Artist Steve McQueen Adds His Voice to the #OscarsSoWhite Debate
The director doesn't want to wait twenty years for change.
Artist and Academy Award-winning director Steve McQueen has weighed in on the #OscarsSoWhite row which erupted last week after not one ethnic minority was nominated in an acting or directing category for the second year running.
McQueen said that he hopes that the debate will be seen as a “watershed moment” for the film industry. He also stressed that he problem was not only occurring in front of the camera.
“It’s like Johannesburg in 1976, if you go behind the scenes,” he told the Guardian. “I made two British movies [Hunger and Shame] and I never met one person of color in any below-the-line situations. Not one. No black, no Asian, no one. Like, hello? What’s going on here? Very odd.”
McQueen is just one of many to express their disapproval with the current slate of nominees. Director Spike Lee and actors Will Smith and Jada Pinkett-Smith have reportedly announced plans to boycott the ceremony.
Charlotte Rampling, who was nominated in the best actress category for her role in 45 Years, added to the controversy with her remarks on French radio station Europe 1. “It’s racist to white people,” said Rampling of the backlash. “We can never know if it was really the case, but perhaps the black actors did not deserve to be in the final straight.”
The English actress and model later claimed these comments were misconstrued.”I simply meant to say that in an ideal world every performance will be given equal opportunities for consideration,” she told CBS’s Sunday Morning, as reported by the Telegraph. After noting how honored she was to be nominated, Rampling admitted that “diversity in our industry is an important issue that needs to be addressed.”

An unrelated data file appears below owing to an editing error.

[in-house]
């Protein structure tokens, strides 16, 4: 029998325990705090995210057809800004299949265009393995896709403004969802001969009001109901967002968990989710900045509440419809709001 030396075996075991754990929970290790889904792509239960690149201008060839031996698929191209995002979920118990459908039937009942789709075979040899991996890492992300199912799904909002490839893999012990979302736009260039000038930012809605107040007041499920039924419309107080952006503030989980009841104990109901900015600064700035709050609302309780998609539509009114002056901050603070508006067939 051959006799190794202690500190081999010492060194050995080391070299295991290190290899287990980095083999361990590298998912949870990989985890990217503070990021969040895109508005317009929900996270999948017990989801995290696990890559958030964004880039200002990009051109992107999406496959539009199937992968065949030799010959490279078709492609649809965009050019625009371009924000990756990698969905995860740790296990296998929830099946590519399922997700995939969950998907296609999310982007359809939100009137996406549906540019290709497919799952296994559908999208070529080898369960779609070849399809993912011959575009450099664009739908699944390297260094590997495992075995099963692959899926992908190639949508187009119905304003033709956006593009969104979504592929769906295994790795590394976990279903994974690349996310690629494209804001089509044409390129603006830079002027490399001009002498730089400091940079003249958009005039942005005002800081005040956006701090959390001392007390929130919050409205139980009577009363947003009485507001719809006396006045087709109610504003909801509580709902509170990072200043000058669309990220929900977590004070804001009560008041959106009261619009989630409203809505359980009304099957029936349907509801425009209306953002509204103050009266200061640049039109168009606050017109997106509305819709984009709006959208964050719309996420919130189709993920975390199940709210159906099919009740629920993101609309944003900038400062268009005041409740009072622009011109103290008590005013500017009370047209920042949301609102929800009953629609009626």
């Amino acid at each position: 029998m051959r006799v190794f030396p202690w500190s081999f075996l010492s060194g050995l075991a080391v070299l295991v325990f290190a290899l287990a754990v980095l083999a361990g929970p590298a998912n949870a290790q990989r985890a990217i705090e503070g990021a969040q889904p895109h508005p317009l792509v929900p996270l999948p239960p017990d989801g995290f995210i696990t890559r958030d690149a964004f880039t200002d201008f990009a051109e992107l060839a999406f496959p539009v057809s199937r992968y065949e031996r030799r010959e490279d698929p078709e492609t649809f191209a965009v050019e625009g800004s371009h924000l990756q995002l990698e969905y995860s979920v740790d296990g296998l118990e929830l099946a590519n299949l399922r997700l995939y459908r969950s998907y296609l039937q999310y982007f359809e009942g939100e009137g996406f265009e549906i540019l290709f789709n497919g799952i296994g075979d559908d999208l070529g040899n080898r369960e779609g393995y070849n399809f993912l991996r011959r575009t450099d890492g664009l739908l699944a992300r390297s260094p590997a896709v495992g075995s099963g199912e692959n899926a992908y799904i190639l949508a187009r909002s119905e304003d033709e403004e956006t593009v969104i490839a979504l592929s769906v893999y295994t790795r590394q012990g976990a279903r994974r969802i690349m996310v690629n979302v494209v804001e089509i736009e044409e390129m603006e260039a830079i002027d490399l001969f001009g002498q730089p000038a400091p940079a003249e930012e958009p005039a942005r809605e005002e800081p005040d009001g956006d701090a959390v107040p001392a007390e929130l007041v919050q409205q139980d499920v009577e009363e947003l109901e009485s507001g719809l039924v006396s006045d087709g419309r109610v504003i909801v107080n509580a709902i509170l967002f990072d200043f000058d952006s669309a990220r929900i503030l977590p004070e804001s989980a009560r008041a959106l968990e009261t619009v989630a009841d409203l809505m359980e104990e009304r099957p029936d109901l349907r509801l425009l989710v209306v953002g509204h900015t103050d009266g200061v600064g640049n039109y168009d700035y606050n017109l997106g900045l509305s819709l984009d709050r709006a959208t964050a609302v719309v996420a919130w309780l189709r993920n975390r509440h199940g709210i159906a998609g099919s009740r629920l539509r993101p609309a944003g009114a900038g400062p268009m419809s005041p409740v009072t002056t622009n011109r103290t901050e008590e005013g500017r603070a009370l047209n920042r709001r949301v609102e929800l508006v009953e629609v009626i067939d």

McQueen holds out hope that following the publicity attracted by the range of nominees this year that there will be swift, recognizable change.
“Hopefully, when people look back at this in 20 years, it’ll be like seeing that David Bowie clip in 1983,” he told the Guardian, referring to an interview with MTV that was recently rediscovered following the singer’s death, where Bowie called out the network for not broadcasting enough videos by black artists.
McQueen is the only black producer to win the “Best Picture” Oscar in the award show’s history, for his 2013 film 12 Years a Slave. McQueen was also nominated for the “Best Director” award for the movie, only the third nomination in the category for a person of African descent. The award has never gone to a black director.
Follow artnet News on Facebook:
Want to stay ahead of the art world? Subscribe to our newsletter to get the breaking news, eye-opening interviews, and incisive critical takes that drive the conversation forward.